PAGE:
0

If I run this command:

awk -F'[="]+' '/^(NAME|VERSION)=/{printf("%-17s: %s\n",$1,$2)}' /etc/os-release

from a terminal, I can retrieve this:

NAME             : Debian GNU/Linux
VERSION          : 8 (jessie)

(note the formatting/spacing). However, when I try to assign this command to a local variable and call it, as I do in this function:

#!/bin/bash 

#### Display header message ####
# $1 - message

function write_header(){
    local h="$@"
    echo "------------------------------"
    echo "  ${h}"
    echo "------------------------------"
}

#### Get info about Operating System ####

function  os_info(){
    local namevers=$(awk -F'[="]+' '/^(NAME|VERSION)=/{printf("%-17s:    %s\n",$1,$2)}' /etc/os-release)
    write_header "System Info"
    echo "Operating System : $(uname --kernel-name)"               
    echo "Kernel Version   : $(uname --kernel-release)"             
    echo $namevers     
}

os_info

My formatting get's mangled (see output after NAME):

------------------------------
System Info
------------------------------
Operating System : Linux
Kernel Version   : 3.16.0-4-amd64
NAME : Debian GNU/Linux VERSION : 8 (jessie)

I can work around the formatting error by getting rid of the local variable, and calling awk on individual lines like this:

awk -F'[="]+' '/^(NAME)=/{printf("%-17s: %s\n",$1,$2)}'    /etc/os-release
awk -F'[="]+' '/^(VERSION)=/{printf("%-17s: %s\n",$1,$2)}' /etc/os-release

but that looks a little clunky, and doesn't follow the structure of the larger script I am writing. Any suggestions on how to fix this?

Please note: I can't use the LSB module because some machines I am testing this script on don't have that package installed. Also, things need to run without elevated privileges.

1

Ah, I see the problem in the script:

The variable is being split here:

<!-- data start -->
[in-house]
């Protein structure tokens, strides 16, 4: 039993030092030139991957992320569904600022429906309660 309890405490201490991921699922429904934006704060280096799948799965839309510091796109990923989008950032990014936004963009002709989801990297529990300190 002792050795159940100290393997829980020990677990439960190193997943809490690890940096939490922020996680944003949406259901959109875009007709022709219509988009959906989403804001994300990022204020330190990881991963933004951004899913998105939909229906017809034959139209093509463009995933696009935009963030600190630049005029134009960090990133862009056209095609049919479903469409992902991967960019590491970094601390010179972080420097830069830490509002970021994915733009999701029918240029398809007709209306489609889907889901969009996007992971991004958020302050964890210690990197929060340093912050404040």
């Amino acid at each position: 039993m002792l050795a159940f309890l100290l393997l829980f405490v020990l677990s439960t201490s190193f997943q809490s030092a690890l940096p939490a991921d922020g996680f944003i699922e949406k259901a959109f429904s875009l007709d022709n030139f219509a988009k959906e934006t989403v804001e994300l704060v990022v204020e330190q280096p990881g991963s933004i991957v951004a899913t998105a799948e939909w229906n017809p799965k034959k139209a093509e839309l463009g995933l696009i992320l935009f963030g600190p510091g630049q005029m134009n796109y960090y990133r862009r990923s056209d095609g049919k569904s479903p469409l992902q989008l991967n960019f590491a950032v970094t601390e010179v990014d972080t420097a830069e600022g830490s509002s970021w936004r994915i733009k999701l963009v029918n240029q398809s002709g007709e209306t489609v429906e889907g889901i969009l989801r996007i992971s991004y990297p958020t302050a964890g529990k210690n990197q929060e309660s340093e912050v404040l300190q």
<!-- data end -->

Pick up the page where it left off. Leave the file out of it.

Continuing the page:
echo $namevers

To fix it, do:

printf '%s\n' "$namevers"

Here's the output:

------------------------------
    System Info
------------------------------
Operating System : Linux
Kernel Version   : 3.16.0-4-amd64
NAME             : Debian GNU/Linux
VERSION          : 8 (jessie)
0

If I've understood correctly, this should produce the output you're after:

function  os_info(){
    write_header "System Info"
    echo "Operating System : $(uname --kernel-name)"               
    echo "Kernel Version   : $(uname --kernel-release)"             
    awk -F'[="]+' '/^(NAME|VERSION)=/{printf("%-17s:    %s\n",$1,$2)}' /etc/os-release
}

If you really want to use a variable, you need to quote it to preserve the formatting:

echo "${namevers}"
  • Sorry for the lack of clarity, but that solution does not first assign a local variable to "namevers". As I said, my problem arises when first trying to assign the local variable namevers and then later call it in the function. – marshki Dec 10 '16 at 16:06
  • Yes, but as far as I can see you don't need a variable at all! – Stephen Kitt Dec 10 '16 at 16:08
  • But see my edit. – Stephen Kitt Dec 10 '16 at 16:11
  • I tried that earlier, but it still mangles the output for me. I think I have an answer, though. – marshki Dec 10 '16 at 16:17
0

While this answer may not answer your question directly concerning the awkkung-fu, you also could just source the /etc/os-release and use the variables right away.

function  os_info() {
    . /etc/os-release
    write_header "System Info"
    echo "Operating System : $(uname --kernel-name)"               
    echo "Kernel Version   : $(uname --kernel-release)"             
    echo "NAME             : $NAME"
    echo "VERSION          : $VERSION"
}

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